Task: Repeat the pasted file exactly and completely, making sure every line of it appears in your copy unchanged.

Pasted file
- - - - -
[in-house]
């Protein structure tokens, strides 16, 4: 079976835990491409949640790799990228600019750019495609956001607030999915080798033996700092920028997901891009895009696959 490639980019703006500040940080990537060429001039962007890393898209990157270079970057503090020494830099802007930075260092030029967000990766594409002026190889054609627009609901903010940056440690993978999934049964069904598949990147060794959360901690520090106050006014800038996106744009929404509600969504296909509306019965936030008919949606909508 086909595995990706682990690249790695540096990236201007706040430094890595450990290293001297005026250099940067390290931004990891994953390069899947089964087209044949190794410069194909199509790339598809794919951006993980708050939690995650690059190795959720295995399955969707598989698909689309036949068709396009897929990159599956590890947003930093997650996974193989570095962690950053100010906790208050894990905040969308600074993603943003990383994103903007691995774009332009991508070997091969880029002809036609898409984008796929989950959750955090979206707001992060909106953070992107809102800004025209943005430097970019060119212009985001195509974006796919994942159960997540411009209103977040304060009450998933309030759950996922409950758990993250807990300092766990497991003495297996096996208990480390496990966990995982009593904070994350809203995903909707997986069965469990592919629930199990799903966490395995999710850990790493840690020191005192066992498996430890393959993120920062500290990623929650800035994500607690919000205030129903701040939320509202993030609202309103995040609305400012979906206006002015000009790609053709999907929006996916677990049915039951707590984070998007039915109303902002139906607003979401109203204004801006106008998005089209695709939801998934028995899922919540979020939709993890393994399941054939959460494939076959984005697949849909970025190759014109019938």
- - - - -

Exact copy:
[in-house]
């Protein structure tokens, strides 16, 4: 079976835990491409949640790799990228600019750019495609956001607030999915080798033996700092920028997901891009895009696959 490639980019703006500040940080990537060429001039962007890393898209990157270079970057503090020494830099802007930075260092030029967000990766594409002026190889054609627009609901903010940056440690993978999934049964069904598949990147060794959360901690520090106050006014800038996106744009929404509600969504296909509306019965936030008919949606909508 086909595995990706682990690249790695540096990236201007706040430094890595450990290293001297005026250099940067390290931004990891994953390069899947089964087209044949190794410069194909199509790339598809794919951006993980708050939690995650690059190795959720295995399955969707598989698909689309036949068709396009897929990159599956590890947003930093997650996974193989570095962690950053100010906790208050894990905040969308600074993603943003990383994103903007691995774009332009991508070997091969880029002809036609898409984008796929989950959750955090979206707001992060909106953070992107809102800004025209943005430097970019060119212009985001195509974006796919994942159960997540411009209103977040304060009450998933309030759950996922409950758990993250807990300092766990497991003495297996096996208990480390496990966990995982009593904070994350809203995903909707997986069965469990592919629930199990799903966490395995999710850990790493840690020191005192066992498996430890393959993120920062500290990623929650800035994500607690919000205030129903701040939320509202993030609202309103995040609305400012979906206006002015000009790609053709999907929006996916677990049915039951707590984070998007039915109303902002139906607003979401109203204004801006106008998005089209695709939801998934028995899922919540979020939709993890393994399941054939959460494939076959984005697949849909970025190759014109019938």